There is no shame in actually reading the OpenMP specification. §1.2.2 is dedicated entirely to the OpenMP terminology. One can find various definitions in it, including:
directive - In C/C++, a
#pragma, and in Fortran, a comment, that specifies OpenMP program behavior. COMMENT: See Section 2.1 on page 22 for a description of OpenMP directive syntax.
Section 2.1 on page 22 reads:
OpenMP directives for C/C++ are specified with the
pragma preprocessing directive. The syntax of an OpenMP directive is formally specified by the grammar in Appendix C, and informally as follows:
#pragma omp directive-name [clause[ [,] clause]...] new-line
Each directive starts with
#pragma omp. The remainder of the directive follows the conventions of the C and C++ standards for compiler directives. In particular, white space can be used before and after the
#, and sometimes white space must be used to separate the words in a directive. Preprocessing tokens following the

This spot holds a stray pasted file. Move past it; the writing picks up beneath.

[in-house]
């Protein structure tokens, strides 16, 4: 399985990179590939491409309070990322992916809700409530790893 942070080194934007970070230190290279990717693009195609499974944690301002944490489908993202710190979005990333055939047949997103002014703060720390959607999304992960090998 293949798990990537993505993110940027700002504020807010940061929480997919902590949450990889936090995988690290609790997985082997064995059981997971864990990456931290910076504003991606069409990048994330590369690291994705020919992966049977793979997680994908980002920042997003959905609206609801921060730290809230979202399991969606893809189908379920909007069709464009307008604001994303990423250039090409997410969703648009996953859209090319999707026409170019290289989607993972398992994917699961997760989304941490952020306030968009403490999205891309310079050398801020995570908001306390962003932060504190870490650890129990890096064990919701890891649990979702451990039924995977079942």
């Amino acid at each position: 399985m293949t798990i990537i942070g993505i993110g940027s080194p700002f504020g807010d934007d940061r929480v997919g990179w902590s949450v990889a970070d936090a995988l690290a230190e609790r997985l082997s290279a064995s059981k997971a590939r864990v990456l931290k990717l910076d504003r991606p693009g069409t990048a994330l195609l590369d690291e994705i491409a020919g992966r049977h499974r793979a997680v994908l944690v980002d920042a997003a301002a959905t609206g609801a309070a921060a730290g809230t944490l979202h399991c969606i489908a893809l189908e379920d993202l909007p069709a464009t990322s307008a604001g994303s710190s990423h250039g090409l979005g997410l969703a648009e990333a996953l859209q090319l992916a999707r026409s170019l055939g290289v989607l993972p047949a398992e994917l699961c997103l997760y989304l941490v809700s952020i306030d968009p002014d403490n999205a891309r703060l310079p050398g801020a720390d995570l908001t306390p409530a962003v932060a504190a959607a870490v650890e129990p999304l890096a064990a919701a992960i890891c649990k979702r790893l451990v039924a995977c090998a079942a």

#pragma omp are subject to macro replacement.
Directives are case-sensitive.
An OpenMP executable directive applies to at most one succeeding statement, which must be a structured block.
Another handy definition:
executable directive - An OpenMP directive that is not declarative. That is, it may be placed in an executable context. COMMENT: All directives except the
threadprivate directive are executable directives.
Then comes the construct, explained in the terms of the previous two:
construct - An OpenMP executable directive (and for Fortran, the paired end directive, if any) and the associated statement, loop or structured block, if any, not including the code in any called routines. That is, in the lexical extent of an executable directive.
Microsoft's pages simply cite parts of an (much) earlier OpenMP specification.